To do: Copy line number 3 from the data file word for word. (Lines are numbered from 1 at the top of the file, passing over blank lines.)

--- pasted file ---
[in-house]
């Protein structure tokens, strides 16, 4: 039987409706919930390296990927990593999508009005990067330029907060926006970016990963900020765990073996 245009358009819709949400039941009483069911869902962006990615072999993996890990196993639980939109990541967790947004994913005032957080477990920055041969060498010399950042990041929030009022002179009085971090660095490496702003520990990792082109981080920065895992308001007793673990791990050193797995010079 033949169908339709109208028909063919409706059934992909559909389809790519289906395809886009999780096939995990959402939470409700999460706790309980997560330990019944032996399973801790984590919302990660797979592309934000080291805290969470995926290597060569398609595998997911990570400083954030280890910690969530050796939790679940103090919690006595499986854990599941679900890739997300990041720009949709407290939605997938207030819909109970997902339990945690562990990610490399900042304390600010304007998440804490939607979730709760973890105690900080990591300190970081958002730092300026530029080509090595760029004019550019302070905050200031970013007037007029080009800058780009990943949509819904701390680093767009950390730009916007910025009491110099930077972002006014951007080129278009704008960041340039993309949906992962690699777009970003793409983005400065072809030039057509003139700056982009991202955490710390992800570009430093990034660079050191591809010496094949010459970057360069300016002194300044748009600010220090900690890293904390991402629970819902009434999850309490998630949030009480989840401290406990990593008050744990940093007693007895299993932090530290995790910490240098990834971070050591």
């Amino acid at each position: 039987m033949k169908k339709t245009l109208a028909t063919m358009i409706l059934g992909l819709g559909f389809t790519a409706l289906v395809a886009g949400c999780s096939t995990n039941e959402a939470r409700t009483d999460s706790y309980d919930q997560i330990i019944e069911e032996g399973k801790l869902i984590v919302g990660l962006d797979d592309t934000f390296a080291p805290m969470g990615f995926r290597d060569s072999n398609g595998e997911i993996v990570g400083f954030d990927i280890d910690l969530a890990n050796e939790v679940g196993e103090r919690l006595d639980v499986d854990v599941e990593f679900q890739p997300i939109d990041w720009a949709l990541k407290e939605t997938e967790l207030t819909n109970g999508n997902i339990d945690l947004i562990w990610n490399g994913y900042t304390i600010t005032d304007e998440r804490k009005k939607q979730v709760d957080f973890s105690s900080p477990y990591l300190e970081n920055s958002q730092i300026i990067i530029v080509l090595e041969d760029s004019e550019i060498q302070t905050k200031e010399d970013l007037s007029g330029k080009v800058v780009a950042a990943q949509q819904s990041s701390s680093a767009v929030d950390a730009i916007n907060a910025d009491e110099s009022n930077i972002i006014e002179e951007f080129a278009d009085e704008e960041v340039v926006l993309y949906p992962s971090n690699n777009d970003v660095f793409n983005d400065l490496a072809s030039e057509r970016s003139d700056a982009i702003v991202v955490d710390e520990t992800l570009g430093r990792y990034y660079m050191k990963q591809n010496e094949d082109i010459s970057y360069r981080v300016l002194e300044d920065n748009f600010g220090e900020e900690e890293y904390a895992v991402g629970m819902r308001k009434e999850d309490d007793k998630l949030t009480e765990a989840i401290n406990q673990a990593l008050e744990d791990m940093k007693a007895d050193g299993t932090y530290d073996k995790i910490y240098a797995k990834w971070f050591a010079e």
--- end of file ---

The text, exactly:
């Amino acid at each position: 039987m033949k169908k339709t245009l109208a028909t063919m358009i409706l059934g992909l819709g559909f389809t790519a409706l289906v395809a886009g949400c999780s096939t995990n039941e959402a939470r409700t009483d999460s706790y309980d919930q997560i330990i019944e069911e032996g399973k801790l869902i984590v919302g990660l962006d797979d592309t934000f390296a080291p805290m969470g990615f995926r290597d060569s072999n398609g595998e997911i993996v990570g400083f954030d990927i280890d910690l969530a890990n050796e939790v679940g196993e103090r919690l006595d639980v499986d854990v599941e990593f679900q890739p997300i939109d990041w720009a949709l990541k407290e939605t997938e967790l207030t819909n109970g999508n997902i339990d945690l947004i562990w990610n490399g994913y900042t304390i600010t005032d304007e998440r804490k009005k939607q979730v709760d957080f973890s105690s900080p477990y990591l300190e970081n920055s958002q730092i300026i990067i530029v080509l090595e041969d760029s004019e550019i060498q302070t905050k200031e010399d970013l007037s007029g330029k080009v800058v780009a950042a990943q949509q819904s990041s701390s680093a767009v929030d950390a730009i916007n907060a910025d009491e110099s009022n930077i972002i006014e002179e951007f080129a278009d009085e704008e960041v340039v926006l993309y949906p992962s971090n690699n777009d970003v660095f793409n983005d400065l490496a072809s030039e057509r970016s003139d700056a982009i702003v991202v955490d710390e520990t992800l570009g430093r990792y990034y660079m050191k990963q591809n010496e094949d082109i010459s970057y360069r981080v300016l002194e300044d920065n748009f600010g220090e900020e900690e890293y904390a895992v991402g629970m819902r308001k009434e999850d309490d007793k998630l949030t009480e765990a989840i401290n406990q673990a990593l008050e744990d791990m940093k007693a007895d050193g299993t932090y530290d073996k995790i910490y240098a797995k990834w971070f050591a010079e």